Basel III has a history by now and enhances the Basel II framework by adding additional capital requirements (CET1 ratio), leverage ratio and two liquidity ratios (LCR, NSFR). Basel III still has a future as the latest refinements introduce an output floor, minimum capital requirements are calculated for various financial and even non-financial risks. Credit valuation adjustment risk, market risk or “FRTB” and operational risk are the new kids in town. If you do a deep dive on de new set of BIS documents a whole new universe opens up.
The new Basel III, or Basel III.V or even Basel IV as we call it illegally, is also expected to have an impact; in case an advanced approach is used for the calculation of the capital requirements the respective standardized approach (SA) needs to be calculated as well. Not without a reason; the minimum capital requirement is given by (on bank total) 72,5% of the standardized approach. The minimum capital requirement is given by (on bank total);
RWA = min(RWA Bank,72,5%×RWA Standardised)
Looking at the larger Dutch banks the impact varies from a 18% RWA increase for the ING Bank to 35% for the ABN AMRO Bank according to their own estimates, on a ‘fully loaded’ basis. The party starts as of 1 January 2022 by the way. The Core Tier 1 Equity increases by 11-13% approximately according to DBRS calculations. The aggregated IRB RWA floor has the largest effect; 130bps by looking at 130 banks participating in a transparency exercise as of HY1 2016. To put this into perspective; IFRS-9 was good for 30bps.
The main changes from standardized approach (SA) to revised SA itself are also tangible in the new truth as defined by the Basel Committee;
Especially the solid but highly leveraged Dutch residential real estate mortgages market is under siege; under the current SA residential mortgages (occupied or rented) are always risk weighted at 35%, even though the national supervisor may increase risk weight as a form of expert judgement. Under the new revised SA these same asset class is risk weighted according to LTV, but also risk weights are differentiated by repayment of loan being materially dependent on cash flow generated by the property. For non-income producing real estate the Whole Loan approach or Loan-splitting approach could be applied.
The main changes for Advanced IRB are the removal of the use of A-IRB for specific asset classes (e.g. large and mid-sized corporates, banks), the use of expert models and the scaling factor. Besides these changes the input floors on the IRB parameters increase.
The consequences of the changes of the Basel framework are definitely visible, especially from a workload and data perspective; the IRB approach also requires the RSA approach calculations for comparison and the RSA requires (usually) different risk drivers. The data requirements are severe, as e.g. 2 LTV’s need to be sourced and one has to proof that property is not income producing), data quality standards can be problematic (e.g. collateral data) and there is a removal of expert models in favor of statistical models.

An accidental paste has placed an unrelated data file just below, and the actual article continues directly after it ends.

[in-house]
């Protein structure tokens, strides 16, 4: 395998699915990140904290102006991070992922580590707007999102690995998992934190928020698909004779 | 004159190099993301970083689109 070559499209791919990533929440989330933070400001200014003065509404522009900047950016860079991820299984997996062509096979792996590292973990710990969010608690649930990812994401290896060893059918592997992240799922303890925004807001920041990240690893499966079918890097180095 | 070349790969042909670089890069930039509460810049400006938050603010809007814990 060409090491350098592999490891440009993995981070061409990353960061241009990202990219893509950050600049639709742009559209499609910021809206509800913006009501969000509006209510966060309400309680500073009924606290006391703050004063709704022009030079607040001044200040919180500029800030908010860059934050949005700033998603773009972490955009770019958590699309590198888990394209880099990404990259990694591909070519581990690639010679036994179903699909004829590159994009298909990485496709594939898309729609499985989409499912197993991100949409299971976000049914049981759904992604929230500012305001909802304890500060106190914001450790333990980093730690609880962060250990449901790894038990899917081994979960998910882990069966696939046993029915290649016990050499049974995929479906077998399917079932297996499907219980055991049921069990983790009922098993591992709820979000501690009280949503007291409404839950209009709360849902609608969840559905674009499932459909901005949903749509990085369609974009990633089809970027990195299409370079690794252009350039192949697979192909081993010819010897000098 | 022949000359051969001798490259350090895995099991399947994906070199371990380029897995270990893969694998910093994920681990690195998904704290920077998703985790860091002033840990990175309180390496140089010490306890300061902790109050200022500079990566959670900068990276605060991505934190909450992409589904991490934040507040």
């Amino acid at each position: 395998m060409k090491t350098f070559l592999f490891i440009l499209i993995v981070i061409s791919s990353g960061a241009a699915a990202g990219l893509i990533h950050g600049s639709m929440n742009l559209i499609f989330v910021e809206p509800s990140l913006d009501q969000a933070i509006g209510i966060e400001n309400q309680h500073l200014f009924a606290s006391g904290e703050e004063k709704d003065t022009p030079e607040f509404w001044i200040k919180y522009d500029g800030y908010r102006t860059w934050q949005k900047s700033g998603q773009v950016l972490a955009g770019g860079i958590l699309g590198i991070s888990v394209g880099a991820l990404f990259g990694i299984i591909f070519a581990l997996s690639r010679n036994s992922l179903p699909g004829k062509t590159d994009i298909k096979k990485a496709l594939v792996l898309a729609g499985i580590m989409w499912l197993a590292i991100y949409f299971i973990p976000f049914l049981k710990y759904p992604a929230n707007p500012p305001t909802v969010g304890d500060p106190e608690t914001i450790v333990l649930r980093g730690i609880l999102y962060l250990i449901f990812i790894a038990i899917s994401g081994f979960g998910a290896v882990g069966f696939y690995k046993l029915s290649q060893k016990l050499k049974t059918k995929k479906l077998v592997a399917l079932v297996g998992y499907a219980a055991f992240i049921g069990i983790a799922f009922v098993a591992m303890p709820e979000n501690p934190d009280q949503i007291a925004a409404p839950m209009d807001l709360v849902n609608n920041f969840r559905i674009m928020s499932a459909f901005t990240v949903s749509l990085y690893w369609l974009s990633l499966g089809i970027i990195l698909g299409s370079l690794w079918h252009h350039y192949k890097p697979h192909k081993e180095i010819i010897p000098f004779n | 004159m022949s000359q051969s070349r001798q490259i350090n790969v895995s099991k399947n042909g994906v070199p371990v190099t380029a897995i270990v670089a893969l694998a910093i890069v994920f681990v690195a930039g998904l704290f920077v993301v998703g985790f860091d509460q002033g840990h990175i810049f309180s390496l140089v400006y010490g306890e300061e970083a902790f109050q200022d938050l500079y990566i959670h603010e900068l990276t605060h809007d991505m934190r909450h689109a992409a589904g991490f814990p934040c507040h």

Business models with a high impact due to Basel IV under IRB are those that have a large deviation from a “average” amount of risk:
Let’s take a stylized example of a portfolio consisting of only one mortgage. The output floor should be applied on bank level but the example gives an indication why the capital needs to be increased.
Consider a mortgage loan of € 250.000 with a tenor of 10 years, for which repayment is not materially dependent on cash flows generated by the property has the following IRB parameters: PD = 0,1%, LGD = 20%, LtV 95%.
Additional Regulatory Capital (contract level) =72,5%×€125.000 −€11.877=€78.748
Capital requirements for this mortgage increase by a factor 7!
Another example; a mortgage loan of € 250.000 with a tenor of 10 years, with PD at 1%, LGD at 20% and LtV 50%.
By applying 𝑹𝑾𝑨〗_𝑰𝑹𝑩=25,07% ×€250.000=€62.665 and 〖𝑹𝑾𝑨〗_𝑹𝑺𝑨=20%×€250.000=€50.000 the implied extra capital for the contract is 0.
For a portfolio containing the mortgages of both examples we have:
𝑹𝑾𝑨〗_𝑰𝑹𝑩=€11.877+€62.665=€74.542 and 〖𝑹𝑾𝑨〗𝑹𝑺𝑨=72,5%×(€125.000+€50.000)=€126.875
Additional capital of the first mortgage has “decreased”. The portfolio composition determines if there is an impact of the new legislation.
The above implies the following:
Most Dutch banks are using the IRB approach to calculate RWA. It will be challenging for them to also calculate the standardized approach correctly since the drivers are very different from the ones needed for IRB. All models will have to be driven completely by data and there is no longer the possibility for expert models. The Basel models for certain asset classes will cease to exist because only the F-IRB approach is allowed. The new regulation will generate a non-level playing field between banks on the one side and insurance companies and pension funds on the other side (Solvency and FTK instead of Basel). Will banks need to redevelop their business model or is a decrease of RoE a possibility for the shareholders? That’s the key Q.
Door: Robert Jan Sopers (Risk Consultant) en Stephan van Weeren (Managing Consultant) van Triple A – Risk Finance
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